AQGRI+ uses wastewater as a resource. In AQGRI+ station, a unique integration of simplified and proven technologies is applied to use domestic wastewater to produce three-valuable products; nutrient-rich irrigation water, high quality compost, and fish. These products are offered to agri-businesses (e.g. coffee plantation owners) and recreation businesses (e.g. public parks, golf courses), and local fish markets. At the same time, we are offering municipalities an integrated and affordable solution where the wastewater is treated and re-used supported by market forces and with the goal of creating local employment and positively contribute to a better sanitation state of the area where AQGRI+ operates. This approach aims to be applied locally (i.e. decentralized) with the use of simple and low cost wastewater treatment technologies to allow replicability and scalability, while offering economic and innovative solutions for wastewater recycling.

1. What drives you to work on climate adaptation?
Water sector is the sector that both of us are highly active in. Both Jelmer and I have been involved in water management in agriculture, where we realize that water is used awfully inefficient by the sector.

Having known that agriculture is one of the largest water-consuming sectors, I did my research project on the feasibility of wastewater reuse as climate adaptation measure for agriculture sector in Mekong Delta of Vietnam, one of the world’s most prone regions to climate change. There I identified so much potential for using existing water resource (i.e. wastewater) for irrigation water. Yet one of the main barriers is that there is not yet financial incentive/attraction imposed in the system to encourage people to implement the scheme. Similarly, Jelmer did his research project on the water demand of irrigated areas in Myanmar, and found that scarcity and reliability issues around water supply for irrigation are pressing problems, which are likely to aggravate under the projected climatic change.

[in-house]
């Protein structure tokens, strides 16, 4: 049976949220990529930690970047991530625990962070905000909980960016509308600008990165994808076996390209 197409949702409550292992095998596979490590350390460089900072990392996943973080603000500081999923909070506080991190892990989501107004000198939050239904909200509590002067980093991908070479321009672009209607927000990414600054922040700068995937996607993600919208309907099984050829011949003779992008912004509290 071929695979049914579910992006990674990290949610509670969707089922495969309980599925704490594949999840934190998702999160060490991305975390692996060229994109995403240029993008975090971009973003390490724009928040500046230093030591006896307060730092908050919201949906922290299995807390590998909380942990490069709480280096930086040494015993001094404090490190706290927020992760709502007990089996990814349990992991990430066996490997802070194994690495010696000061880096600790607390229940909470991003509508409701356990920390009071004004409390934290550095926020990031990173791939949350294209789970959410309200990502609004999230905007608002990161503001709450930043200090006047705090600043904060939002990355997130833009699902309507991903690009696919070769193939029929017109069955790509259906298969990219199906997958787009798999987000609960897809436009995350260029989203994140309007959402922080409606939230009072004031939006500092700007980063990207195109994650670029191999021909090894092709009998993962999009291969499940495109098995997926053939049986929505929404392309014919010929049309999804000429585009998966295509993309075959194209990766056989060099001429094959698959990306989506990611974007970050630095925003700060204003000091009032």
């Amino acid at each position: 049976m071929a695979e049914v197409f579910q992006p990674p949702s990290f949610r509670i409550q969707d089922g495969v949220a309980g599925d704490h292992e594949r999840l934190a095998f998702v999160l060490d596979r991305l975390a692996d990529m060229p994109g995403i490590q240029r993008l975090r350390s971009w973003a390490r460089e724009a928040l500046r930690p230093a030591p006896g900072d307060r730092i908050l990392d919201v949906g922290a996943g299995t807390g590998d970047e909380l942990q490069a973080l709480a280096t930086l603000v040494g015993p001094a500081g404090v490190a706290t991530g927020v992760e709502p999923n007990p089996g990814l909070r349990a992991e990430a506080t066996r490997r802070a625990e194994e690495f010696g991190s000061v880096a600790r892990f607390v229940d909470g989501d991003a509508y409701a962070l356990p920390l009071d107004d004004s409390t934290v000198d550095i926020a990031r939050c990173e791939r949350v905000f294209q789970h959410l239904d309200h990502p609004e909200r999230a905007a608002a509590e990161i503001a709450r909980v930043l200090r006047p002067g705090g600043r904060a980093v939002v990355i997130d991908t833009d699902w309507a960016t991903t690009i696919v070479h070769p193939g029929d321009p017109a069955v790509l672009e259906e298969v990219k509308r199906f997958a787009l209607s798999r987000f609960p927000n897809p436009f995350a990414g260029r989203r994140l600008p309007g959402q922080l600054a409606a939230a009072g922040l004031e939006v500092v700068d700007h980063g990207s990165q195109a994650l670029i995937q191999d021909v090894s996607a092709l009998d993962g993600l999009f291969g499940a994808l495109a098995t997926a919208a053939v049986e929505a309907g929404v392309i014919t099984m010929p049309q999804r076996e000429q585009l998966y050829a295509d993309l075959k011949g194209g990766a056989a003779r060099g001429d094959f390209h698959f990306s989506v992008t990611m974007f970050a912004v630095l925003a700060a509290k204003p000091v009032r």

People think of water as something sacred and valuable that “should” be free. However in reality, water is a valuable resource that gets scarcer both in terms of quantity and quality and therefore economics have to play a role in it. Further intensified by climate change, it is no longer the time where people (including households, water managers, regulators) could treat water as if they are still in the age of abundance.

This is mainly what drives us to develop a water-business with impact (AQGRI+) that addresses water scarcity along with sanitation via a market-driven approach.

2. Where do you see yourself in 5 years with this project?
We have already set a 5-year-plan which is to create 15-20 AQGRI+ stations in our targeted country (market), which is currently Vietnam. By that time, AQGRI+ would like to be the forefront in the concept of putting value for treated wastewater to fill in the gap in the market (e.g. agriculture) that demands reliable water supply in terms of quantity and quality.

3. What will you do when you win in September?
By September, we would already have established and maintained contact with some key stakeholders in Vietnam. Suppose if we win in September, we would like to go to the field to meet directly face-to-face with potential customers or partners to have a more solid relationship and securer steps in the development of the business.

4. Where do you perceive is the biggest challenge with respect to global climate adaptation?
Government (or water managers and regulators) does not prioritize enough to support incentives towards climate adaptation, even in developed countries. Inappropriate pricing for water, for example pricing for domestic water only covers delivery service, not the price of water as a scarce resource, which makes water becomes so cheap and leading to inefficient use of it even in the times of scarcity. Government and water managers/regulators are still used to the idea of water as abundant resource.